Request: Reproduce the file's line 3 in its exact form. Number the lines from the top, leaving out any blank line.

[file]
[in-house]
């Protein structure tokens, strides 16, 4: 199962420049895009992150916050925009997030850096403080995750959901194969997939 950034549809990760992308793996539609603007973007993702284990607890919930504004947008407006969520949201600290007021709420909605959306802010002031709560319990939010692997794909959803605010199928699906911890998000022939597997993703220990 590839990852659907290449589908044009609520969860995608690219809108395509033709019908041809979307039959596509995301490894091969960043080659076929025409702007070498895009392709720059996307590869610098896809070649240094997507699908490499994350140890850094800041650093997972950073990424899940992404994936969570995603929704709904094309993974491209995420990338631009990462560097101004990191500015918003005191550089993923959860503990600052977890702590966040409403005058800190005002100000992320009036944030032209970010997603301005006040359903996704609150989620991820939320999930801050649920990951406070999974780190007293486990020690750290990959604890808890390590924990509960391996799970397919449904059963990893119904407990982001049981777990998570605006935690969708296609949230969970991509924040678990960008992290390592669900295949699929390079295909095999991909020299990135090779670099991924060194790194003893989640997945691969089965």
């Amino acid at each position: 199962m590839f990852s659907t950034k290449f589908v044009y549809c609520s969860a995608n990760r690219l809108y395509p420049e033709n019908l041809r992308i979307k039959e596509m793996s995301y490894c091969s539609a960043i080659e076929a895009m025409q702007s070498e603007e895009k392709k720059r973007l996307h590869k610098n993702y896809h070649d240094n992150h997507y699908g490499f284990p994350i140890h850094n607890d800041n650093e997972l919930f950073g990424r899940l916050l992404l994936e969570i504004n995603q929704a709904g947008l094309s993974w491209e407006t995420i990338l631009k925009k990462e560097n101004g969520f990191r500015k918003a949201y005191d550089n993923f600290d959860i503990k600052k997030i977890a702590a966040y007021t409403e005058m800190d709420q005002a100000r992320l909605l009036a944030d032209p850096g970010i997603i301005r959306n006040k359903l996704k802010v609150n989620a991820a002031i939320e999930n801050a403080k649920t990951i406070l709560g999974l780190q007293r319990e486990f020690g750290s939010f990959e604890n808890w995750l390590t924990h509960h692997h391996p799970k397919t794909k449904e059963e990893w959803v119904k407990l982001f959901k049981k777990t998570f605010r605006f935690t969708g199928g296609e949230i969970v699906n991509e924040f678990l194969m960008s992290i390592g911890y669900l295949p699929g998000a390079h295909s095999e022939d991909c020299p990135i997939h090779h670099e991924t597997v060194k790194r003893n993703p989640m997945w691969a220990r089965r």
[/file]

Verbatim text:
């Amino acid at each position: 199962m590839f990852s659907t950034k290449f589908v044009y549809c609520s969860a995608n990760r690219l809108y395509p420049e033709n019908l041809r992308i979307k039959e596509m793996s995301y490894c091969s539609a960043i080659e076929a895009m025409q702007s070498e603007e895009k392709k720059r973007l996307h590869k610098n993702y896809h070649d240094n992150h997507y699908g490499f284990p994350i140890h850094n607890d800041n650093e997972l919930f950073g990424r899940l916050l992404l994936e969570i504004n995603q929704a709904g947008l094309s993974w491209e407006t995420i990338l631009k925009k990462e560097n101004g969520f990191r500015k918003a949201y005191d550089n993923f600290d959860i503990k600052k997030i977890a702590a966040y007021t409403e005058m800190d709420q005002a100000r992320l909605l009036a944030d032209p850096g970010i997603i301005r959306n006040k359903l996704k802010v609150n989620a991820a002031i939320e999930n801050a403080k649920t990951i406070l709560g999974l780190q007293r319990e486990f020690g750290s939010f990959e604890n808890w995750l390590t924990h509960h692997h391996p799970k397919t794909k449904e059963e990893w959803v119904k407990l982001f959901k049981k777990t998570f605010r605006f935690t969708g199928g296609e949230i969970v699906n991509e924040f678990l194969m960008s992290i390592g911890y669900l295949p699929g998000a390079h295909s095999e022939d991909c020299p990135i997939h090779h670099e991924t597997v060194k790194r003893n993703p989640m997945w691969a220990r089965r």